Many people don’t understand what counselling is all about or they have a misinformed idea of counselling (laying back on a couch, talking about your dreams). So I thought I would clear up some misconceptions of what counselling is and isn’t. I should mention that I use the terms counselling and therapy interchangeably.
Let’s start with what counselling isn’t. I sometimes joke that I missed the day in school where they hand out the magic wands. Therapists are not magicians. We can’t fix your problem – that is your job. It is unrealistic to think that speaking with a therapist for an hour a week will solve your problem, and you are only setting yourself up for disappointment if you go into therapy with that mindset. The real work of therapy happens outside of the office, where clients are able to practice the new skills they have learned. Like most anything in life, you will get from therapy what you put into it. Counselling is also not for people who are weak or can’t solve problems by themselves. It is a service that most people can benefit from at one point or another. It takes an extremely brave person to reach out for help.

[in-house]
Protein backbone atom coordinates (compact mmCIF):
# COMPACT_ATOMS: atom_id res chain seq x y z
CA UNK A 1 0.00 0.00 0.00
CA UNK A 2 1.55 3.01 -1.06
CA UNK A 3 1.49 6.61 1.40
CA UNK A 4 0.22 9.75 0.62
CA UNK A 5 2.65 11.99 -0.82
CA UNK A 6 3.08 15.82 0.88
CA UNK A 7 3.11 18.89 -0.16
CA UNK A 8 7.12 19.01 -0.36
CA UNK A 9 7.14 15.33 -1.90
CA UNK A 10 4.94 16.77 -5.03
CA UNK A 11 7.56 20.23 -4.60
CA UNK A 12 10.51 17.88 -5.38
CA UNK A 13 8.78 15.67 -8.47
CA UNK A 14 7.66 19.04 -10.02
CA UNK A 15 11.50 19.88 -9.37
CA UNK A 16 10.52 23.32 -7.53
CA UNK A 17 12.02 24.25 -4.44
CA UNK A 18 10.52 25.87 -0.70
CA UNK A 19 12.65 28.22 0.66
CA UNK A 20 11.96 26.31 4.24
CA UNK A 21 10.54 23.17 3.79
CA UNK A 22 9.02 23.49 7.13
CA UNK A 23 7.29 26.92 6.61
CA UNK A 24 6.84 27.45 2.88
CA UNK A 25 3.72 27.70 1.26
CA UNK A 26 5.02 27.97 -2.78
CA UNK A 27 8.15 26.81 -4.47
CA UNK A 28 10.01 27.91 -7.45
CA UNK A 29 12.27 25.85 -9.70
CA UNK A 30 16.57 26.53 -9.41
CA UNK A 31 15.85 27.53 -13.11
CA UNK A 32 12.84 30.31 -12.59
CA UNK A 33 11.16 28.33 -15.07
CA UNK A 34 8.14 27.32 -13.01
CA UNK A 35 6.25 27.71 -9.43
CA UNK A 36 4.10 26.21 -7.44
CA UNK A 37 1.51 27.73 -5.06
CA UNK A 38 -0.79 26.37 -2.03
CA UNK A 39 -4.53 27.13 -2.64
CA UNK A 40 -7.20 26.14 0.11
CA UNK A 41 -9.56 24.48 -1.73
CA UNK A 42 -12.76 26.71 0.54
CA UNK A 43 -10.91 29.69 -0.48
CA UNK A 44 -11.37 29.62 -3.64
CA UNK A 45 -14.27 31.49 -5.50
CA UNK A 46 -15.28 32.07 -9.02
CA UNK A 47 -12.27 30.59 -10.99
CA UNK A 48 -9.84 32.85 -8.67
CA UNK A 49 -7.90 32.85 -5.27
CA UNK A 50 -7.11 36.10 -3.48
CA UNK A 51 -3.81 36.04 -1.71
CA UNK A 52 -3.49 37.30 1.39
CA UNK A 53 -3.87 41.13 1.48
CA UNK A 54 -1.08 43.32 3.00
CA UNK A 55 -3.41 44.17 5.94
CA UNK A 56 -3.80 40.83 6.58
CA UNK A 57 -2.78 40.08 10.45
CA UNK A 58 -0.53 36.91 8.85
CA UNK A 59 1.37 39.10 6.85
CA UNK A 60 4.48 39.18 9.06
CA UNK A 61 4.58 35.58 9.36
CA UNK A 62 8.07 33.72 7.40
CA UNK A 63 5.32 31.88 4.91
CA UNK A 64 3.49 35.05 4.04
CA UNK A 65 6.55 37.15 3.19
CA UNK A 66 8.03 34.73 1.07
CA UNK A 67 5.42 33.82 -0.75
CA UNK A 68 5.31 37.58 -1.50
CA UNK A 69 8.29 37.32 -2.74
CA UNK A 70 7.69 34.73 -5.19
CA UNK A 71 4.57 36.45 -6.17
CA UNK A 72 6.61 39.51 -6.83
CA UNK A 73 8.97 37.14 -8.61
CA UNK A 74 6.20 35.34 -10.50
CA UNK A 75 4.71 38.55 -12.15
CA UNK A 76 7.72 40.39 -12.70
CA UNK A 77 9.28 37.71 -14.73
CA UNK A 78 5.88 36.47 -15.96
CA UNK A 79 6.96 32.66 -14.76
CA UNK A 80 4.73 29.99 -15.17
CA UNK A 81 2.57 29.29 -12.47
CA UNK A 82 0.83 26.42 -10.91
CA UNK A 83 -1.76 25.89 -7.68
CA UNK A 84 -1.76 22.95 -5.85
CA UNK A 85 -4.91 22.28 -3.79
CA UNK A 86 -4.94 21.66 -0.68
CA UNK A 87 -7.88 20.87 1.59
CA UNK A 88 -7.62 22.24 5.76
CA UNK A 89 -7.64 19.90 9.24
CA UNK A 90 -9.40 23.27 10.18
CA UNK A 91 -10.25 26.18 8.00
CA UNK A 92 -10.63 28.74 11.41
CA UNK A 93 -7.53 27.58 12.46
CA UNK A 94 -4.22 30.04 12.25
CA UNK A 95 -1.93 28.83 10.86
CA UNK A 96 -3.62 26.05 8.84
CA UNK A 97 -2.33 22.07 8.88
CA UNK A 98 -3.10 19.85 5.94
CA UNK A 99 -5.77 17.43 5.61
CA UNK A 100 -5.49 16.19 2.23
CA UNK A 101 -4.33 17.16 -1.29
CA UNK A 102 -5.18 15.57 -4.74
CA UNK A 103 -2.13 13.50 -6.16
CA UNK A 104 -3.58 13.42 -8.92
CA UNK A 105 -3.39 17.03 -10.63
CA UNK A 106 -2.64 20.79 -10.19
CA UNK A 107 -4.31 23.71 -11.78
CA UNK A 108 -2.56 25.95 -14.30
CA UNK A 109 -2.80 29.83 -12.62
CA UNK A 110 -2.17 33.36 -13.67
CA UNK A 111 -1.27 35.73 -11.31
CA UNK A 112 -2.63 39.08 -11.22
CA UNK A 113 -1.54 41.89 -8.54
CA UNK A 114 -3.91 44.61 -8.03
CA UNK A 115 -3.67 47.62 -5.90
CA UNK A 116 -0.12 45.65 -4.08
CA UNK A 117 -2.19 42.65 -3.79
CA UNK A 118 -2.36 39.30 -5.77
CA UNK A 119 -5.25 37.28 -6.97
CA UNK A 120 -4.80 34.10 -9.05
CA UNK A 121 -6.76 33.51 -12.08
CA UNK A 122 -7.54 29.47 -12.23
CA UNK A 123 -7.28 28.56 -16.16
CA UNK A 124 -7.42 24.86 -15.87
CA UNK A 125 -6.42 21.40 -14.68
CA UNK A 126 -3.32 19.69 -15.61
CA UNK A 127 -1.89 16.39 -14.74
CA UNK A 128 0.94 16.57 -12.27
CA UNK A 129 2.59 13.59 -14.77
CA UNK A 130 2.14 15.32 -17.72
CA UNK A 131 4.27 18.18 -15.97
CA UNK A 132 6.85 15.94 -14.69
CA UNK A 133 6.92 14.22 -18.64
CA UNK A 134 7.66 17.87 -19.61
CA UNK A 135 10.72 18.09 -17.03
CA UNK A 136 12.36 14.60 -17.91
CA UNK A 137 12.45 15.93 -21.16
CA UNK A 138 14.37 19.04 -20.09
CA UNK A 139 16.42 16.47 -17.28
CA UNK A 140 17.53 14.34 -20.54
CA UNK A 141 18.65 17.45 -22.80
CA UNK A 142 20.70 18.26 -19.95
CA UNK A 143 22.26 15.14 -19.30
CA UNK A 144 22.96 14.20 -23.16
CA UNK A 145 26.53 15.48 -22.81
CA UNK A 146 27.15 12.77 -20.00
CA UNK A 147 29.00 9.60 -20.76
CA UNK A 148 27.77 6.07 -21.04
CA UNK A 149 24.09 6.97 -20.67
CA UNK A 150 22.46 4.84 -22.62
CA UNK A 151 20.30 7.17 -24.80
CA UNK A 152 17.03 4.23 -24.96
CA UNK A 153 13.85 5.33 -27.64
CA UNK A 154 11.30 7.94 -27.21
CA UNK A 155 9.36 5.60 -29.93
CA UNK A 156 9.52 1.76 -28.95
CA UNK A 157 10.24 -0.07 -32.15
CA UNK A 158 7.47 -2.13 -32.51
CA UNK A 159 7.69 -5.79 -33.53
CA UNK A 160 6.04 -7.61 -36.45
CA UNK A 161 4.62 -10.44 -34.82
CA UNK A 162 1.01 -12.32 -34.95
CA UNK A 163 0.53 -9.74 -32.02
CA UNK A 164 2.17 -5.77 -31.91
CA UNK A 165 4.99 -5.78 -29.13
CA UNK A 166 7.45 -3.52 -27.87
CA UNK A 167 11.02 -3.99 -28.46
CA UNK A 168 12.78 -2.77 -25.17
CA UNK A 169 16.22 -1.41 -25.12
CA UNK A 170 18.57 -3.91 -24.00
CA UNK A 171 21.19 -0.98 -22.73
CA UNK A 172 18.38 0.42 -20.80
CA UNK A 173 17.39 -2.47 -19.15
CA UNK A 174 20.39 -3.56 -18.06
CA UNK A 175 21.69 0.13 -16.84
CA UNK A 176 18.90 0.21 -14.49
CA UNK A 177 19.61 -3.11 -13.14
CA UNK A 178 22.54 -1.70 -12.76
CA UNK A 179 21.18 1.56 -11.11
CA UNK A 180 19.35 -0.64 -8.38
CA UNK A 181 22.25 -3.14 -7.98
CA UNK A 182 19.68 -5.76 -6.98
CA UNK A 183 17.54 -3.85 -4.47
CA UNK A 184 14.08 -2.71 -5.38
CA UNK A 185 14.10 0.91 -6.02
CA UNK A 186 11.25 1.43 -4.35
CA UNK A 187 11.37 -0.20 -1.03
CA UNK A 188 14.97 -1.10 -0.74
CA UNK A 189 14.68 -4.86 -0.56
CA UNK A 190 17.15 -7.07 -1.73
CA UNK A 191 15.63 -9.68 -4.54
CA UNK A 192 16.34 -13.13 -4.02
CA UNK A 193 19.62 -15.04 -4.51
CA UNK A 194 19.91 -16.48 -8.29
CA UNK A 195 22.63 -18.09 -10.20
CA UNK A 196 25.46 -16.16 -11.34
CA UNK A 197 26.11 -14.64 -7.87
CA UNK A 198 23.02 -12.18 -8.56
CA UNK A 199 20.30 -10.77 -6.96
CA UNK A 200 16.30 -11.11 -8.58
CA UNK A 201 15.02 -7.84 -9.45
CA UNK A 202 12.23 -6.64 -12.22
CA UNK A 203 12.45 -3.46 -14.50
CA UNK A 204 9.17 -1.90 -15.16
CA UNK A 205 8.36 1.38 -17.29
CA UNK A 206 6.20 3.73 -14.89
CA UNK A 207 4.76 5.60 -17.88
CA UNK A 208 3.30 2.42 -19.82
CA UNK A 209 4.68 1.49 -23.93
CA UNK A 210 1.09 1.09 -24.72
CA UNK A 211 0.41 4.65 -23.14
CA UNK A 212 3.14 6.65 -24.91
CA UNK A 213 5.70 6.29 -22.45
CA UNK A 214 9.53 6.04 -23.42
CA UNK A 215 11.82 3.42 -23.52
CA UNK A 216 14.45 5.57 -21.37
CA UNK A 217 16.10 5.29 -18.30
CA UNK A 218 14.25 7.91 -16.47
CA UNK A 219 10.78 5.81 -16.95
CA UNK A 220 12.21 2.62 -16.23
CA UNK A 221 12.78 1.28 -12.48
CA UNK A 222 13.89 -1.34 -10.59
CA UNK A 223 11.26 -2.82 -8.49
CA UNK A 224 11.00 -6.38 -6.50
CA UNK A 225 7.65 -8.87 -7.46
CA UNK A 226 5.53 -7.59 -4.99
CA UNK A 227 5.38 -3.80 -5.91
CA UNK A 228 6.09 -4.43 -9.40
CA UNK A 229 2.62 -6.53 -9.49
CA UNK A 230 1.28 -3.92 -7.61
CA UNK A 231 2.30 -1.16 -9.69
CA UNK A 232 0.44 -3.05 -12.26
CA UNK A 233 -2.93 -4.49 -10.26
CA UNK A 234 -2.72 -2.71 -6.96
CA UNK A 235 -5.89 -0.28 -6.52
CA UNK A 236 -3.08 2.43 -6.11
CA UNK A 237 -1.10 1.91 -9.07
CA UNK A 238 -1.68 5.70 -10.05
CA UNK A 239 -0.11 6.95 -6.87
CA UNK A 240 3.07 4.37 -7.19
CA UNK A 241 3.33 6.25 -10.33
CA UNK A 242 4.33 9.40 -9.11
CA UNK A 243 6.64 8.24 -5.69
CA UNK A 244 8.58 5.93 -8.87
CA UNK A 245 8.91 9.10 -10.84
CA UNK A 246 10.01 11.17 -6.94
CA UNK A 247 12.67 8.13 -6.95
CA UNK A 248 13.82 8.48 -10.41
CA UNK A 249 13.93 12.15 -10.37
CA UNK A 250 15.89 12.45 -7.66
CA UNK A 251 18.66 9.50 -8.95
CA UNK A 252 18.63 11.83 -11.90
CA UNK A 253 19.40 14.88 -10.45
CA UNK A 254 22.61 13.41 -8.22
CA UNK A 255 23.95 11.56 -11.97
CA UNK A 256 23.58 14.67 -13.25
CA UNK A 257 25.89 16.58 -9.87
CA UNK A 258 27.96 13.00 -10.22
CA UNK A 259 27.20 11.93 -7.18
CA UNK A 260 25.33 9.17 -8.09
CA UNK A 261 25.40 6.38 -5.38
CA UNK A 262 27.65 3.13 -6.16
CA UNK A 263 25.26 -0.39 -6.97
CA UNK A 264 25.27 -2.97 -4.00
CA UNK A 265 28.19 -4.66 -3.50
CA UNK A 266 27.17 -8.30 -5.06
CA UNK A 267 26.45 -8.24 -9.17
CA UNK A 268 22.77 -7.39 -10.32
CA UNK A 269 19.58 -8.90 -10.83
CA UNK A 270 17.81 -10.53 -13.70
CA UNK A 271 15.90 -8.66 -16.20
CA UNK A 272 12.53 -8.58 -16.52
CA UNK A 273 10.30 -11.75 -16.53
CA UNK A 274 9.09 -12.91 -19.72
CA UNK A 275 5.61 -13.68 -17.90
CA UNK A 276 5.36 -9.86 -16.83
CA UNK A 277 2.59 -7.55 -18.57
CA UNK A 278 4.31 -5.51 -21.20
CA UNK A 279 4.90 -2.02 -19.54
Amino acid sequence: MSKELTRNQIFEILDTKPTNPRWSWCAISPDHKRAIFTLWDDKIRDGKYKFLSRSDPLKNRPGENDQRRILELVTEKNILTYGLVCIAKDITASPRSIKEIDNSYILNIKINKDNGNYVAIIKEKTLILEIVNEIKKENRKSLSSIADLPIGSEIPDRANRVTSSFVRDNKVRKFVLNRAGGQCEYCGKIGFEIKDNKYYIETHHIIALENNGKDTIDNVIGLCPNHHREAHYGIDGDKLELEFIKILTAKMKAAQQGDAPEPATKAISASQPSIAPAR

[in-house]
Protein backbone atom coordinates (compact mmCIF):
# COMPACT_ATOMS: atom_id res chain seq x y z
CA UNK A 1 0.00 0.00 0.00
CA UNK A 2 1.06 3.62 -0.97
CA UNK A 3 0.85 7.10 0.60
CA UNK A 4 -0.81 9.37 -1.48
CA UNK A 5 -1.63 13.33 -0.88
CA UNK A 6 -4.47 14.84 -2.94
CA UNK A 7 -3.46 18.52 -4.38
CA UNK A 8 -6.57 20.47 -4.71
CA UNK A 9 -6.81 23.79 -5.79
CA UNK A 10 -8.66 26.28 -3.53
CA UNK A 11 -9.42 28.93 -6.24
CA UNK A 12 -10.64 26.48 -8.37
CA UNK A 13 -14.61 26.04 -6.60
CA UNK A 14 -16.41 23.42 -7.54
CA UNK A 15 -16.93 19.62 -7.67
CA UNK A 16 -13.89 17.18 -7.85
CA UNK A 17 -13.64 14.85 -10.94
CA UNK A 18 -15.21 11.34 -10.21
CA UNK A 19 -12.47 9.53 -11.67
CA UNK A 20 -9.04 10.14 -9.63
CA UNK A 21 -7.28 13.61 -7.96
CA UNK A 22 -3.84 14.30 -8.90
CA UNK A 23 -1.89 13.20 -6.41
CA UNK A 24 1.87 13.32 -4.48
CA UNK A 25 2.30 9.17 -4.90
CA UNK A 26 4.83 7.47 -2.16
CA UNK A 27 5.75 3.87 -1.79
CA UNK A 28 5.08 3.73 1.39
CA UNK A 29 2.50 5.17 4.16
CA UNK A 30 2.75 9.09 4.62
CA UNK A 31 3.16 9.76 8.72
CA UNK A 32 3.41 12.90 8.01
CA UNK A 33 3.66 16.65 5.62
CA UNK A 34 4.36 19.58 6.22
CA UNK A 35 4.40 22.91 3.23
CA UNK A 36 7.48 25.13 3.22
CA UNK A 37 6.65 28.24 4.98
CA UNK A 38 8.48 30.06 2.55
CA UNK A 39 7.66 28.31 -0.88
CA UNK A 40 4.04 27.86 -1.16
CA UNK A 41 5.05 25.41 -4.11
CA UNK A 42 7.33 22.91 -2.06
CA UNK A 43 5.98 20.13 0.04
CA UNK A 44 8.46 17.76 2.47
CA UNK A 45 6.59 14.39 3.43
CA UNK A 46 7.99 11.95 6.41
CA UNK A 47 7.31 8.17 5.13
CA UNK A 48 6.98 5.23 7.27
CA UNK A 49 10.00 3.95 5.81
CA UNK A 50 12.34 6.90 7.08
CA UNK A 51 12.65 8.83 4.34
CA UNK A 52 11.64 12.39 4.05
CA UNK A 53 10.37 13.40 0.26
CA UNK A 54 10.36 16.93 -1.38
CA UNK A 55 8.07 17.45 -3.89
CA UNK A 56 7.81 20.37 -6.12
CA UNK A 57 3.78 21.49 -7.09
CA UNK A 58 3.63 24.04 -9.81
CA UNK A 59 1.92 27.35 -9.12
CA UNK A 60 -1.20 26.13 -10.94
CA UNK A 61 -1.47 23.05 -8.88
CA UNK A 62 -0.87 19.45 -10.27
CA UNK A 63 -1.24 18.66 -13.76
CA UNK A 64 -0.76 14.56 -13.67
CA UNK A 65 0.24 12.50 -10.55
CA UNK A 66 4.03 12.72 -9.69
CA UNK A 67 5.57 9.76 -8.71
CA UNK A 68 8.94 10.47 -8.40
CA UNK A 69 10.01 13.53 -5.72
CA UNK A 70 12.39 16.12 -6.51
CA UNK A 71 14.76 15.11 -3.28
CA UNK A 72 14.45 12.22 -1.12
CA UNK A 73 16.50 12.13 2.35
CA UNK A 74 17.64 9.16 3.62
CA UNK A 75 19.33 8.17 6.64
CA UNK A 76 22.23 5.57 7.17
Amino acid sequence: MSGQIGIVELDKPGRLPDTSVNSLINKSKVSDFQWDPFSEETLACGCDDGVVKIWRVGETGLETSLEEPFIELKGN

So what is counselling supposed to be? Since there are so many different ways of approaching counselling, (over 400 theories – wowzer) there is no one size fits all. Some approaches work great for some clients and not so great for others. Since therapy is a very personal, intimate experience (and therapists are people too) sometimes clients and therapist just don’t click on a personal level. That is ok. What is most important to know is that counselling is your time. It is your therapist’s job to provide you with a safe place to talk, to listen, to be supportive, and to provide you with different strategies or tools to help you move through the issues you may be dealing with. If you are not feeling understood by your therapist, or are not getting what you need, I strongly encourage you to talk to your therapist, and if need be try out somebody different. Most therapists just want their clients to get the help they need, whether that’s with them or another therapist. Remember – its’ your time!